Antinori Solaia 2009
Cabernet Sauvignon from Tuscany, Italy
The 2009 Solaia is ruby red in color and offers the classic Cabernet Sauvignon character that defines this iconic wine. On the palate, the wine is smooth with velvety tannins and displays notes of coffee, chocolate, mint and licorice. The wine impresses for its finesse and structure, and is characterized by great elegance and aging potential.
James Suckling - "A Solaia with lots of currants, berries and milk chocolate yet reserved and focused. Full body, with refined tannins and an alluring finish. Needs at least two or three years to come together. Can't decide if I like this better than the superb 2008. Better in 2015."
Vinous / Antonio Galloni - "The 2009 Antinori Solaia is similar to the 2007 in its volume and richness, but it is less extroverted. This is another gorgeous Solaia that will drink well pretty much during its entire life. The warm year yielded a racy Solaia with no hard edges and fabulous overall balance. Rating: 96+"
Wine Spectator - "A pretty red, boasting floral, cherry, black currant, chocolate and spice aromas and flavors. The firm structure is assertive now, both acidity and tannins, but the sweet fruit and spice flavors persist and grace the long finish. Cabernet Sauvignon, Sangiovese and Cabernet Franc. Best from 2015 through 2030."
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The Antinori family of Florence, one of the world's oldest and most distinguished wine producers, has lived in Tuscany since the 14th century and celebrated its 625th anniversary as wine makers in 2010. The current company president, Marchese Piero Antinori, believes in the tradition that the primary role of wine is to accompany food and enhance the dining experience. In Florence, the Antinori family has led a "Renaissance" in Italian wine making by combining long traditions, a love of authenticity and a dynamic innovative spirit. View all Antinori Wines
About TuscanyView a map of Tuscany wineries (TUSS-can-ee) Sangiovese. Most of the wine coming from Tuscany is made from some clone of this varietal, but a growing trend, started by the renegade winemakers of those Super Tuscans, is to incorporate more international varietals.
Notable FactsThe most well known sub-districts of Tuscany are Chianti, Brunello di Montalcino and Vino Nobile di Montepulciano (note that Montepulciano here refers to the local village, not the grape variety found in the Italian region of Abruzzi). Wine labeled from these regions is DOC-regulated and Sangiovese-based blends. Quality wine from these DOC areas has been on the rise for decades, with top-notch winemakers and wineries shedding the low-quality image once held for Tuscan wine by producing consistently outstanding bottlings that range from deliciously drinkable to highly ageable. Newer to the scene are regions like Bohlgeri and the Maremma, home to of what are now termed "Super-Tuscans," named for the wine coming from the Tuscany area, but not following all of the DOC or DOCG laws required in Italy. In the 1970's, some pioneer winemakers began buying land outside of Chianti and Montalcino, and planting not only Sangiovese, but also international varieties like Cabernet Sauvignon and Merlot. The wine they produced only fit into the lowest Italian category of "vina da tavola," but the winemakers sold the wine for high prices, creating an almost cult following, and spurning a new wine category called IGT.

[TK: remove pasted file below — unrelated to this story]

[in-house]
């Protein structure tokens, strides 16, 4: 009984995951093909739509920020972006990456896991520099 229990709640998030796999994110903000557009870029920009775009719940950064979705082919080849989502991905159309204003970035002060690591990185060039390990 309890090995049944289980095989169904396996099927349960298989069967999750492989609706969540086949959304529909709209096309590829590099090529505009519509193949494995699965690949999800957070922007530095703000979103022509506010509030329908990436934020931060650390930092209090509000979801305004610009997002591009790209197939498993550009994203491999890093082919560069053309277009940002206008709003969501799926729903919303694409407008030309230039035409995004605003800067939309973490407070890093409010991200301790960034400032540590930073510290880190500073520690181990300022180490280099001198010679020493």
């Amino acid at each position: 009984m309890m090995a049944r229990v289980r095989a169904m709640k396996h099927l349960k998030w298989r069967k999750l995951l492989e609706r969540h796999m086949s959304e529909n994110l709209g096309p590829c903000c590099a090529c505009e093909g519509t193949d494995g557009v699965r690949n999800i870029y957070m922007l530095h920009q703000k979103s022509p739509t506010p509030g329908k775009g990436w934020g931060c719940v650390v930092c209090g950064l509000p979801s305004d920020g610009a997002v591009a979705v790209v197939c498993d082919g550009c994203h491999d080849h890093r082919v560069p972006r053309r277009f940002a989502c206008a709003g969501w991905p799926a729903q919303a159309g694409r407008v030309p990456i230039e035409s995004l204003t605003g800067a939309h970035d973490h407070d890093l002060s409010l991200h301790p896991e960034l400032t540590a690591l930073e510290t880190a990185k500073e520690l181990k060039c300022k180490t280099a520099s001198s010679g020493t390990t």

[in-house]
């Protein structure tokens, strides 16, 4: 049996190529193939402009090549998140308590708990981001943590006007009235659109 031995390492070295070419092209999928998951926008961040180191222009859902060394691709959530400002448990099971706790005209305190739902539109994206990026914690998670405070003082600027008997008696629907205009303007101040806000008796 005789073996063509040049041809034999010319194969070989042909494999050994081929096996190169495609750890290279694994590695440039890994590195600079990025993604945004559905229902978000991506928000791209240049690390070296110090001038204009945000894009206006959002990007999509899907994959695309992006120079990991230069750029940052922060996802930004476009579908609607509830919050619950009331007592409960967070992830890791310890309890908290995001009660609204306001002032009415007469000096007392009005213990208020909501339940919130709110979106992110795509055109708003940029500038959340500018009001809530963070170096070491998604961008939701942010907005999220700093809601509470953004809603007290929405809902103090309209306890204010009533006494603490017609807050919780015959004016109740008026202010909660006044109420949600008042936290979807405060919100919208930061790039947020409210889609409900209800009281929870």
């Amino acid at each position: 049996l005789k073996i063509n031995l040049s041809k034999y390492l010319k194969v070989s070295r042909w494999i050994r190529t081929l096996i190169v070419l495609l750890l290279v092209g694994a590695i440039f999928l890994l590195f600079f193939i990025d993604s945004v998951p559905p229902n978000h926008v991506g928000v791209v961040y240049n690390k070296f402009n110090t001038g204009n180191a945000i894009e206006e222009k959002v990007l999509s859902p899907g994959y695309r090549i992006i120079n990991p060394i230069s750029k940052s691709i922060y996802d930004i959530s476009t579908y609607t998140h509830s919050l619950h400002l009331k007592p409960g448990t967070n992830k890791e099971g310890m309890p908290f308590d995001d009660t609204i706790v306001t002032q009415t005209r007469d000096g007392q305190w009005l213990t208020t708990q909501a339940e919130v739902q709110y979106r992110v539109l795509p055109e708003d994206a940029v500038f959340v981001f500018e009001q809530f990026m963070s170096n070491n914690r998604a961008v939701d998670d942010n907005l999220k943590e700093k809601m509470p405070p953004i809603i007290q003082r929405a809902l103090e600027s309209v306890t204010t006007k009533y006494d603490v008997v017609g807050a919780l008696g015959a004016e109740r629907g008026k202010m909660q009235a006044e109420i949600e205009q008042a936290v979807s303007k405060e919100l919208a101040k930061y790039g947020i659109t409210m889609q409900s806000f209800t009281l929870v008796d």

A little ditty about Italy...This country has about as many wines as its had governments. With 20 different regions, hundreds of DOCs and even more indigenous varieties, the amount of wine made in Italy is mind-boggling. Most of the juice, however, remains in the country for thirsty Italians. Wine is food in Italy and its rare that a meal is consumed without a glass of vino. That said, it's not common to find many folks drinking wine without food either. In turn, it's a match, and a mighty good one at that. In fact, it's safe to say that Italian wine is a foodie wine – one that goes on the table for a myraid of meals.
For regions, the most popular are Tuscany (home of Chianti), Piedmont and the Tre-Venezie, which includes Veneto, Trentino Alto-Adige and Friuli. Other communes of note are in Southern Italy, and a few good wines are made elsewhere in the country. The islands of Sardinia and Sicily are members of the Italian winemaking community as well.
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